I think you hit on a lot of interesting topics in your post. The ties between rats and humanity are really incredible when you actually sit down and think about it. I think the idea of rats exploitation of humans is particularly interesting. I cannot come up with any other animal that takes advantage of humans to the extent of the rat. Their means of survival by using humans is truly phenomenal. I wonder if this is one of the reasons that have led to the extreme hate of rats by humans. We are certainly a competitive species and I could see how being bested by some little creature like the rat could rub humans the wrong way. I look forward to discussing this and the rest of your questions in class tomorrow.
As usual you have another great post this week. I really liked the similarity you drew between rats and humans in terms of having good hygiene yet living in dirty places. We really do have a lot in common with rats whether we would like to admit it or not. In regards to your comments on the ethics of using animals in research, I am inclined to agree with you. I think the benefits of animal research outweigh the loss of the lives of many rats and mice even if it is incredibly unfair to those animals. I do have a much harder time justifying the mistreatment and death of animals for cosmetic and psychological purposes; however, I don’t think these purposes should be bunched into the same category as medical research. I’m sure we will have a lot of discussion on the topic tomorrow in class so I look forward to hearing what everyone has to say then.
Sorry typo. I meant to say “…and for all intensive purposes treated like a human, does it become different at heart than its wolf ancestors.”
Week after week your posts really get me thinking. I had a similar thought in regards to animals and clothing and I’m glad I wasn’t alone in having it. If an animal spends its life being babied and dressed up and for all intensive purposes, does it become different at heart than its wolf ancestors? I know we don’t really know a whole lot about animal emotion and tend to just assign human emotions to certain noises or actions that a dog makes or does, but is it possible that they really do feel shame in one of those awful sweaters? Or maybe they feel dominant because they have something that others dogs don’t. I really have no idea but it is interesting to me that we often have the biggest problem with feral animals and not as much with wild animals and I wonder if this could be due to all of the special treatment our pets get. Do they get a feeling of entitlement or superiority from living with us that causes them to behave differently than they normally would in the wild?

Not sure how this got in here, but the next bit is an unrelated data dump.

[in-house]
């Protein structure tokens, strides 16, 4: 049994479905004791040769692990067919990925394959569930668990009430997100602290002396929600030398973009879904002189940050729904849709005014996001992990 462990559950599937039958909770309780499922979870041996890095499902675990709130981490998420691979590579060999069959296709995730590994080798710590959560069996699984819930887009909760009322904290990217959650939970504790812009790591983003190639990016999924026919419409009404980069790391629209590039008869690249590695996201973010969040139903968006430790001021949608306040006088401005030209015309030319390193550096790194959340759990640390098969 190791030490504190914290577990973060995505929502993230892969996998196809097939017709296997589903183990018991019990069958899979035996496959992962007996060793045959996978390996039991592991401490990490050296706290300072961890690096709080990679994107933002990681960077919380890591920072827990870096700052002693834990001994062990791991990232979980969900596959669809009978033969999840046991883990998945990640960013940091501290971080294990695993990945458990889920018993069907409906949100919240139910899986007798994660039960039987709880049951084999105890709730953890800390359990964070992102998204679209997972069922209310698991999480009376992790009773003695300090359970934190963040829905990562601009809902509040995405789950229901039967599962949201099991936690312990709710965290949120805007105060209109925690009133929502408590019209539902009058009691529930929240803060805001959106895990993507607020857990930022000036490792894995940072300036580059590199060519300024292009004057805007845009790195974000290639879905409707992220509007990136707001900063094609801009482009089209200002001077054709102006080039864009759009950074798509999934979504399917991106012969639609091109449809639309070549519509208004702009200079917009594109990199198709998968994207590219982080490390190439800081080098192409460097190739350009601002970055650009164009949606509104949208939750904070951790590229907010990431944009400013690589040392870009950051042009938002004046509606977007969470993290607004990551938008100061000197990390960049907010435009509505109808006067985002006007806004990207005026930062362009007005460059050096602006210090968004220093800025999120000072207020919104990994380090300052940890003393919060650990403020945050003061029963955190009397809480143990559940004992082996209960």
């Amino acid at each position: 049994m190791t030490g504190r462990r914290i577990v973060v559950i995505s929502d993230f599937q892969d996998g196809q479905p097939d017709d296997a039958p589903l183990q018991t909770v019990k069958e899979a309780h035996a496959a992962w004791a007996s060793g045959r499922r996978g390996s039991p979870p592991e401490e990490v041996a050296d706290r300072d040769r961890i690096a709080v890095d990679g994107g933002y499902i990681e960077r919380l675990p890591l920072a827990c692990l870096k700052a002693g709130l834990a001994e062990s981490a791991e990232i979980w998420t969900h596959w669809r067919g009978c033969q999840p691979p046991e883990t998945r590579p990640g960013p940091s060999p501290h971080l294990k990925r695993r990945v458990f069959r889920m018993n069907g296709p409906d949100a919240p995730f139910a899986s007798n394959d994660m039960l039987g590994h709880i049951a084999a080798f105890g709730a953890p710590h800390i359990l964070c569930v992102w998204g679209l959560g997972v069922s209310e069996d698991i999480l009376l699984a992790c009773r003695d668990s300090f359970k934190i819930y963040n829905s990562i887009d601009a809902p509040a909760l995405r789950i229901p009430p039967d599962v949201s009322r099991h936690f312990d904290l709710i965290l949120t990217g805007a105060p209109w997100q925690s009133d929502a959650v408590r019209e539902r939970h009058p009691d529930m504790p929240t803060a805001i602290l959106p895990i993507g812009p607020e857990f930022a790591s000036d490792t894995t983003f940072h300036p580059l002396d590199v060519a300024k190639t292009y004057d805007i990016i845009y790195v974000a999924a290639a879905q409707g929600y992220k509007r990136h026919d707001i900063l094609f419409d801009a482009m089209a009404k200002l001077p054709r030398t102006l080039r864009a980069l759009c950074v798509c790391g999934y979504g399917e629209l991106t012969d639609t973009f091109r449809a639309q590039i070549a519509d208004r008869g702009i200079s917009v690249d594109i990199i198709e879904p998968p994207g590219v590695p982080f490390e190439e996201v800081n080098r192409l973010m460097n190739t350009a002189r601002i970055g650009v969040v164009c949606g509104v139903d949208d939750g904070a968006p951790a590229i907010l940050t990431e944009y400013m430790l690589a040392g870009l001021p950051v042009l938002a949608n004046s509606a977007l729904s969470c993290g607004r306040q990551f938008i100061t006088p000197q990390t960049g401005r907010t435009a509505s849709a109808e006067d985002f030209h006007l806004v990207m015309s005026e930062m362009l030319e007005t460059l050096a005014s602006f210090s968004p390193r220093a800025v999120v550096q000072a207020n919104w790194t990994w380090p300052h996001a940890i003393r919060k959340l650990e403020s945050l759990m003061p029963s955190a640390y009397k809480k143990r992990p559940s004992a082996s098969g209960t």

First off I agree with you that reading Darwin was much less of a struggle than reading some other scientific book or paper from the 1800′s. In regards to you post, domestication does seem to provide a greater variety in species on the surface, but when you look at the big picture, nature has taken one, or maybe a couple, small little single celled organisms, and turned it/them into everything from a giraffe to an ant to a shark. That seems to be a lot greater diversity to me than what we have created with domestication. Most of the animals that we domesticate and alter aren’t even considered new species, just sub species. Take the dog for example, even with all of the modifications we have done, the dog is still genetically a wolf. Now I know that nature has a little bit longer to work (millions and millions of years to be exact), but I think it still might be a bit early to decide whether it is us or nature that has more ability in regards to speciation. I do agree that we are able to make changes much faster than nature does, but are these changes really as unique as those found in nature? This could probably be debated all day but I think that is what makes it a really interesting topic.